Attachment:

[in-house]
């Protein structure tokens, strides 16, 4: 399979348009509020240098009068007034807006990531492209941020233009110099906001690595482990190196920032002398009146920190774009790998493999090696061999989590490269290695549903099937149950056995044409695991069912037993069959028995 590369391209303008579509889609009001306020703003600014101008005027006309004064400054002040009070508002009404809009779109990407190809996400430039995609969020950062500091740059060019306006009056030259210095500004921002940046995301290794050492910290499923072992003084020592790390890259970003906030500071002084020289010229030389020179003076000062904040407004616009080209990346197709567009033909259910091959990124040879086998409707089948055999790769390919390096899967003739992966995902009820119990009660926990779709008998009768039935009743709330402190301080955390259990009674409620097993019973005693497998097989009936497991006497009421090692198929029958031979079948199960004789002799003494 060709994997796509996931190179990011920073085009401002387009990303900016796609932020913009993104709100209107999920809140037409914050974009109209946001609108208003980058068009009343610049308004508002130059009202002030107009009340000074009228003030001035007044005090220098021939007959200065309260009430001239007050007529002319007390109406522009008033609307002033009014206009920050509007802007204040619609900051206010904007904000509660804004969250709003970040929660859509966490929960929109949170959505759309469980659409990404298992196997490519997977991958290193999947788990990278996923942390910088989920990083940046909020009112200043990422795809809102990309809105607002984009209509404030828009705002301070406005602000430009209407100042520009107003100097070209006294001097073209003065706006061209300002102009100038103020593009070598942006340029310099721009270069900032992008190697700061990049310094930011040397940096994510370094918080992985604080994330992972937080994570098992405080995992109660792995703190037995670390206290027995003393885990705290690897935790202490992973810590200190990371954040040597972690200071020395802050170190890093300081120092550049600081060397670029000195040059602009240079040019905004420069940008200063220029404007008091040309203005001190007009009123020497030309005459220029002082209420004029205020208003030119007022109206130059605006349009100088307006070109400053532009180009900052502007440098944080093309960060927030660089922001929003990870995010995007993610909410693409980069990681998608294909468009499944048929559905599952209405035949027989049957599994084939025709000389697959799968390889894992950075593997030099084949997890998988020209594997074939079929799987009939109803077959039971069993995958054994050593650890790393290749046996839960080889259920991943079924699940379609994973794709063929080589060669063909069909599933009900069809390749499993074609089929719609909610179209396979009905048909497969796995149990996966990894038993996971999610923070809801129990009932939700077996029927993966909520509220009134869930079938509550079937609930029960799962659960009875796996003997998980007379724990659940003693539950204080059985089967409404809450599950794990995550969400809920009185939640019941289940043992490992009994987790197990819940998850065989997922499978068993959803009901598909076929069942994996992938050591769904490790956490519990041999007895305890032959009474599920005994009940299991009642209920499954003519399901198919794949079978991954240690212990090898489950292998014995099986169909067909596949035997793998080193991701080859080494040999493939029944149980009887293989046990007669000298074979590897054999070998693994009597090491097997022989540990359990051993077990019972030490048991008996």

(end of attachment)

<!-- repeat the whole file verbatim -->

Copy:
[in-house]
């Protein structure tokens, strides 16, 4: 399979348009509020240098009068007034807006990531492209941020233009110099906001690595482990190196920032002398009146920190774009790998493999090696061999989590490269290695549903099937149950056995044409695991069912037993069959028995 590369391209303008579509889609009001306020703003600014101008005027006309004064400054002040009070508002009404809009779109990407190809996400430039995609969020950062500091740059060019306006009056030259210095500004921002940046995301290794050492910290499923072992003084020592790390890259970003906030500071002084020289010229030389020179003076000062904040407004616009080209990346197709567009033909259910091959990124040879086998409707089948055999790769390919390096899967003739992966995902009820119990009660926990779709008998009768039935009743709330402190301080955390259990009674409620097993019973005693497998097989009936497991006497009421090692198929029958031979079948199960004789002799003494 060709994997796509996931190179990011920073085009401002387009990303900016796609932020913009993104709100209107999920809140037409914050974009109209946001609108208003980058068009009343610049308004508002130059009202002030107009009340000074009228003030001035007044005090220098021939007959200065309260009430001239007050007529002319007390109406522009008033609307002033009014206009920050509007802007204040619609900051206010904007904000509660804004969250709003970040929660859509966490929960929109949170959505759309469980659409990404298992196997490519997977991958290193999947788990990278996923942390910088989920990083940046909020009112200043990422795809809102990309809105607002984009209509404030828009705002301070406005602000430009209407100042520009107003100097070209006294001097073209003065706006061209300002102009100038103020593009070598942006340029310099721009270069900032992008190697700061990049310094930011040397940096994510370094918080992985604080994330992972937080994570098992405080995992109660792995703190037995670390206290027995003393885990705290690897935790202490992973810590200190990371954040040597972690200071020395802050170190890093300081120092550049600081060397670029000195040059602009240079040019905004420069940008200063220029404007008091040309203005001190007009009123020497030309005459220029002082209420004029205020208003030119007022109206130059605006349009100088307006070109400053532009180009900052502007440098944080093309960060927030660089922001929003990870995010995007993610909410693409980069990681998608294909468009499944048929559905599952209405035949027989049957599994084939025709000389697959799968390889894992950075593997030099084949997890998988020209594997074939079929799987009939109803077959039971069993995958054994050593650890790393290749046996839960080889259920991943079924699940379609994973794709063929080589060669063909069909599933009900069809390749499993074609089929719609909610179209396979009905048909497969796995149990996966990894038993996971999610923070809801129990009932939700077996029927993966909520509220009134869930079938509550079937609930029960799962659960009875796996003997998980007379724990659940003693539950204080059985089967409404809450599950794990995550969400809920009185939640019941289940043992490992009994987790197990819940998850065989997922499978068993959803009901598909076929069942994996992938050591769904490790956490519990041999007895305890032959009474599920005994009940299991009642209920499954003519399901198919794949079978991954240690212990090898489950292998014995099986169909067909596949035997793998080193991701080859080494040999493939029944149980009887293989046990007669000298074979590897054999070998693994009597090491097997022989540990359990051993077990019972030490048991008996």